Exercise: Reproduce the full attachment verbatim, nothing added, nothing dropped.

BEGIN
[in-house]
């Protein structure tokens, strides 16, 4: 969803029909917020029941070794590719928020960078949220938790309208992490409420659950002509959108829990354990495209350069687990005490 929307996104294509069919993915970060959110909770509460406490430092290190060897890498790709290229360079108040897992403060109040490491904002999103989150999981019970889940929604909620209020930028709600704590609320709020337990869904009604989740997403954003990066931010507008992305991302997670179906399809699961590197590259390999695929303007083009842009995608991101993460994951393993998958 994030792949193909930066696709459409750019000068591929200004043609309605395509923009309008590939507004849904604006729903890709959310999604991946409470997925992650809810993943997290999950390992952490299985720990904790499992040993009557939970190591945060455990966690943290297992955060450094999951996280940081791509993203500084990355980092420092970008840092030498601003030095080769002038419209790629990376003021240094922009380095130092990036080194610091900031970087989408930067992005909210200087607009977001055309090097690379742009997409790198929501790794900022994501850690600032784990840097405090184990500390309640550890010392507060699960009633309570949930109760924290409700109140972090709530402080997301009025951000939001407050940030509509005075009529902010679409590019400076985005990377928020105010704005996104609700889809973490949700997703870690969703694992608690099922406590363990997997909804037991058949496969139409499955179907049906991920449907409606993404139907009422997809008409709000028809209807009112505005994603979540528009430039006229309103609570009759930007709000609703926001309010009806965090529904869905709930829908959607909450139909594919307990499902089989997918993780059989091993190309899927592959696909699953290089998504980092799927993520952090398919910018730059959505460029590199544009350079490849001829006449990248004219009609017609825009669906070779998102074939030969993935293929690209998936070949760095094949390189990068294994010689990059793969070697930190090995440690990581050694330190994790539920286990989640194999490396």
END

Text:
[in-house]
């Protein structure tokens, strides 16, 4: 969803029909917020029941070794590719928020960078949220938790309208992490409420659950002509959108829990354990495209350069687990005490 929307996104294509069919993915970060959110909770509460406490430092290190060897890498790709290229360079108040897992403060109040490491904002999103989150999981019970889940929604909620209020930028709600704590609320709020337990869904009604989740997403954003990066931010507008992305991302997670179906399809699961590197590259390999695929303007083009842009995608991101993460994951393993998958 994030792949193909930066696709459409750019000068591929200004043609309605395509923009309008590939507004849904604006729903890709959310999604991946409470997925992650809810993943997290999950390992952490299985720990904790499992040993009557939970190591945060455990966690943290297992955060450094999951996280940081791509993203500084990355980092420092970008840092030498601003030095080769002038419209790629990376003021240094922009380095130092990036080194610091900031970087989408930067992005909210200087607009977001055309090097690379742009997409790198929501790794900022994501850690600032784990840097405090184990500390309640550890010392507060699960009633309570949930109760924290409700109140972090709530402080997301009025951000939001407050940030509509005075009529902010679409590019400076985005990377928020105010704005996104609700889809973490949700997703870690969703694992608690099922406590363990997997909804037991058949496969139409499955179907049906991920449907409606993404139907009422997809008409709000028809209807009112505005994603979540528009430039006229309103609570009759930007709000609703926001309010009806965090529904869905709930829908959607909450139909594919307990499902089989997918993780059989091993190309899927592959696909699953290089998504980092799927993520952090398919910018730059959505460029590199544009350079490849001829006449990248004219009609017609825009669906070779998102074939030969993935293929690209998936070949760095094949390189990068294994010689990059793969070697930190090995440690990581050694330190994790539920286990989640194999490396």